I've always believed and heard this to be the Martin Luther translation of the German Bible. While I've not yet found a completely authoritative statement on this being the case, I currently believe it to be true. I think we may need get into his journals to probably get to the root of this. It may be possible that someone has written a research paper on this within the BYU libraries, but I have yet to put my finger on it.
One leading example is from Joseph Smith, Jr.'s journal (Journal, December 1842–June 1844; Book 1, 21 December 1842–10 March 1843) wherein the footnote references the more correct Martin Luther’s translation of Matthew 24:2 whereas Joseph refers simply to it as the "German bible." This tacitly gives us a link:
...not one stone shall not be thrown down.— German bible says which
shall not be broken...
 Martin Luther’s translation of Matthew 24:2 reads: “Es wird hier nicht ein Stein auf dem andern bleiben, der nicht zerbrochen
werde.” (Die Bibel, Matthai 24:2.)
Die Bibel , oder die ganze heilige Schrift des alten und neuen Testaments, nach der deutschen Uebersetzung D. Martin Luthers. Halle
(Saale): der Cansteinischen Bibel-Anstalt, 1826.
Granted this is not a direct statement, but I think the Martin Luther translation was considered to be the gold standard and most printed version for the German Bible at this time.
Martin Luther is again referenced in Revelation, 9 March 1833 [D&C 91] (Re: Apocrypha); See Historical Introduction:
Martin Luther, in his 1534 translation of the Bible, however, placed
the books of the Apocrypha at the end of the Old Testament and
Again by extrapolation it puts him in and around the "right place at the right time."
It also appears that Luther's translation was directly used in some other translations and/or influenced other translators, so at the end of the day Luther is the prime mover of the German bible, as per the Wikipedia article to which you referred.
Finally, in one of your quotations above, the author of the wiki article at this site attributes the German translation directly to Martin Luther (yet I see no actual authoritative citation for his source; perhaps basing it off of "common knowledge" such as my sentiment?):
Joseph Smith said of Martin Luther’s German translation, “I have an
old edition of the New Testament in the Latin, Hebrew, German and
Greek languages. I have been reading the German, and find it to be the
most [nearly] correct translation, and to correspond nearest to the
revelations which God has given to me for the last fourteen years.”
(Teachings of the Prophet Joseph Smith, pg. 349)
JBH adds an interesting observation in his answer that I thought I'd consolidate into this answer and add a little to assist the content:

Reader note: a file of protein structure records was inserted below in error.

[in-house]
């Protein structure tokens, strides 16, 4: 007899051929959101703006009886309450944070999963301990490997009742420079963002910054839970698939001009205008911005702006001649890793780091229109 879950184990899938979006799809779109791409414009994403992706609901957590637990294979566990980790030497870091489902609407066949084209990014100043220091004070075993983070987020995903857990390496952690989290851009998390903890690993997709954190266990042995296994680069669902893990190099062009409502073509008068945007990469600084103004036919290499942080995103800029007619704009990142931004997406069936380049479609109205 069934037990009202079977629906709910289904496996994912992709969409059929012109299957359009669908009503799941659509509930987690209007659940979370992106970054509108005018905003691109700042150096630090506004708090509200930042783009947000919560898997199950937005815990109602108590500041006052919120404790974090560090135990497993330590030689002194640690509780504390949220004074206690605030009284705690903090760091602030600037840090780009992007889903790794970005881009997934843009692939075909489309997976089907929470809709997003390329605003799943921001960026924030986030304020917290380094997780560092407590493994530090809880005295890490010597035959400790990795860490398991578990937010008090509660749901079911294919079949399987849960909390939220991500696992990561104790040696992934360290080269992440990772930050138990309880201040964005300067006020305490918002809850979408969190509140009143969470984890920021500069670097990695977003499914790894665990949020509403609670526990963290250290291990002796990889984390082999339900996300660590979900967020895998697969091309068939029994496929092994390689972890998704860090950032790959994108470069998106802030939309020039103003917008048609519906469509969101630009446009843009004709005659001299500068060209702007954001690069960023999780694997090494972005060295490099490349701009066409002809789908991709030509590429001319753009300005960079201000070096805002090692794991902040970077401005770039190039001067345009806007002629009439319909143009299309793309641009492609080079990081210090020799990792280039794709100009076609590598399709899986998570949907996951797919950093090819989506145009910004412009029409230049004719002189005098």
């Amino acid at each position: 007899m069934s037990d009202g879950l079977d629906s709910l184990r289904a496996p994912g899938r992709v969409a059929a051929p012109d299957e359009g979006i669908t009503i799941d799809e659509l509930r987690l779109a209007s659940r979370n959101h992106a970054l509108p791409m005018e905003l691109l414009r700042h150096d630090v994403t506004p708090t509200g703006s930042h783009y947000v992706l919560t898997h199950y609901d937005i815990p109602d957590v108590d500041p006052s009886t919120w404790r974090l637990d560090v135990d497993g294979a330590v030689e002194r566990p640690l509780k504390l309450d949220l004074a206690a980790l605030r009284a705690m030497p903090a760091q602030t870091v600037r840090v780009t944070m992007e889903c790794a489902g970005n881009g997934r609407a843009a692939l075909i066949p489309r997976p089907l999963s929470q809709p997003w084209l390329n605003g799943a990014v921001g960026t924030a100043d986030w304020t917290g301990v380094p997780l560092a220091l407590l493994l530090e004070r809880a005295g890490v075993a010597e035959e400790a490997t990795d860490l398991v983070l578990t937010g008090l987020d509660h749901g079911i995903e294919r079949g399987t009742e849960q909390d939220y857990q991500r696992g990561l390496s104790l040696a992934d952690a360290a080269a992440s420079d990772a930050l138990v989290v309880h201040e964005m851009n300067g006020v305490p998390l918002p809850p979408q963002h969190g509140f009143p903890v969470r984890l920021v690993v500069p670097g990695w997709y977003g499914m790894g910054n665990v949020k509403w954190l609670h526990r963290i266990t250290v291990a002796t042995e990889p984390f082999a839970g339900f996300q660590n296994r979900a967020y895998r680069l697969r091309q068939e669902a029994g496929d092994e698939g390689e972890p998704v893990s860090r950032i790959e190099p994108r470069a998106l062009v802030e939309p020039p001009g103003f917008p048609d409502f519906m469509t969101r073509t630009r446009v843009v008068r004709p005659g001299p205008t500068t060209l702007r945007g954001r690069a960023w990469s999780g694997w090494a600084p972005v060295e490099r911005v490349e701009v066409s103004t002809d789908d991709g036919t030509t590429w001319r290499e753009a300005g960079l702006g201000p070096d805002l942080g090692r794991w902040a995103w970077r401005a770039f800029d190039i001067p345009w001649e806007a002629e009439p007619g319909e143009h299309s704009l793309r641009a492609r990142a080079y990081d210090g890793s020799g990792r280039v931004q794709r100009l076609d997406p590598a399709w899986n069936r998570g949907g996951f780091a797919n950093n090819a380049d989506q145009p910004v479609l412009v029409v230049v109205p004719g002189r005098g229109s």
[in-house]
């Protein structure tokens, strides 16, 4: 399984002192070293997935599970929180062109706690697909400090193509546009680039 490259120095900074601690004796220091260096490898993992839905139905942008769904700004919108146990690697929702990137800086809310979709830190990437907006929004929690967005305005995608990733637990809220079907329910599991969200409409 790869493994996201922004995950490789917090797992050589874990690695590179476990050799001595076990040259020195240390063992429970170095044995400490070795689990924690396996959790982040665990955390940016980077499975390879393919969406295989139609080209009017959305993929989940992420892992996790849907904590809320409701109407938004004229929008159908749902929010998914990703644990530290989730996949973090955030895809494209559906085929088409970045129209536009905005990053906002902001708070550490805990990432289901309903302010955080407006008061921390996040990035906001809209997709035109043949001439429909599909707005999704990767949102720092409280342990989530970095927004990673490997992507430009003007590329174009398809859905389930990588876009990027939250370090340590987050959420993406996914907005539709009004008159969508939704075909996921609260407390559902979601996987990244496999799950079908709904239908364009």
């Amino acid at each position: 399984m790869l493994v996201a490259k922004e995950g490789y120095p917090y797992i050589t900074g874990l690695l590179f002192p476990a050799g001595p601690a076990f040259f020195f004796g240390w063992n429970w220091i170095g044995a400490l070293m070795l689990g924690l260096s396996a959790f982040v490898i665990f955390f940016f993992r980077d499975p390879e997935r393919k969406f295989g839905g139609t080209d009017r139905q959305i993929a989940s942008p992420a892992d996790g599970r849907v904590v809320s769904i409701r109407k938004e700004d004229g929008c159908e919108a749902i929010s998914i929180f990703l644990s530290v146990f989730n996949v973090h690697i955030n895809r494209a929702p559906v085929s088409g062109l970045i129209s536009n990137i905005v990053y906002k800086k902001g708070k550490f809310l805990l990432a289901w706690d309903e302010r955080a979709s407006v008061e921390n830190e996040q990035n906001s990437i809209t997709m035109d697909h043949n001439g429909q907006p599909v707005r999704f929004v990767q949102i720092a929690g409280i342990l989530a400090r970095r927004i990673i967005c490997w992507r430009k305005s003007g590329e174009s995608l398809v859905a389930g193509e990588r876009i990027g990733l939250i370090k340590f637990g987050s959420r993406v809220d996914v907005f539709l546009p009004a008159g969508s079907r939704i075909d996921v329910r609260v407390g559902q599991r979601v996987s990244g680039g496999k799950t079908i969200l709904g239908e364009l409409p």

Val Hinckley Sederholm's blog notes [Archive]:
I'm intrigued by the Prophet's polyglot New Testament consulted in the 7 April 1844 general conference address (King Follett Sermon) and in a 12 May 1844 sermon. "A Bible in various tongues" is how visitor Josiah Quincy described it. For some Saints the book became an iconic way of remembering Brother Joseph. A lithograph depicting the April 1844 general conference shows the Prophet with his Testament on the pulpit; the book even surfaces in Wilford Woodruff’s dreams: "I met with Br Joseph Smith in the Congregation of the Saints. He had his old Hebrew and Jerman Bible, and preached to the Saints." As the dream continues, Joseph, "thronged by people," lifts a curtain into "another room and there he was going to teach the people" (19 August 1844; 2: 449, in ed., S. Kinney; Josiah Quincy, Figures of the Past).
Note what Brother Woodruff calls the book: "his old Hebrew and Jerman Bible."
Thomas Bullock reports Joseph as saying: “I have an old book [Clayton: ‘N.T.’] in the Latin, Greek, Hebrew, and German” (7 April 1844). The book comprises “the old German [Luther’s original], Latin, Greek, and Hebrew translations” (Bullock Report, 8 April 1844). The Prophet further terms his Testament “the oldest book in the world” (Woodruff Journal and Clayton Report for 7 April), which matches Samuel W. Richards’s characterization of it as “an ancient German Bible” (12 May 1844). Only one polyglot Testament fits the description and that is Elias Hutter’s Novum Testamentum harmonicum (Nuremberg, 1602). (emphasis by JBH)
(Elias Hutter can also be found as Elia Huttero (aka Latin: Hvttero) (Archive.org search) and each available scanned book may be viewed here: Matthew, Mark, Luke, John and Romans
– These were made available November 25, 2014, while the blog post was from March 2, 2010 so these works were not available online at the time of blogging.)
All the arrows, so far, seem to converge on Martin Luther...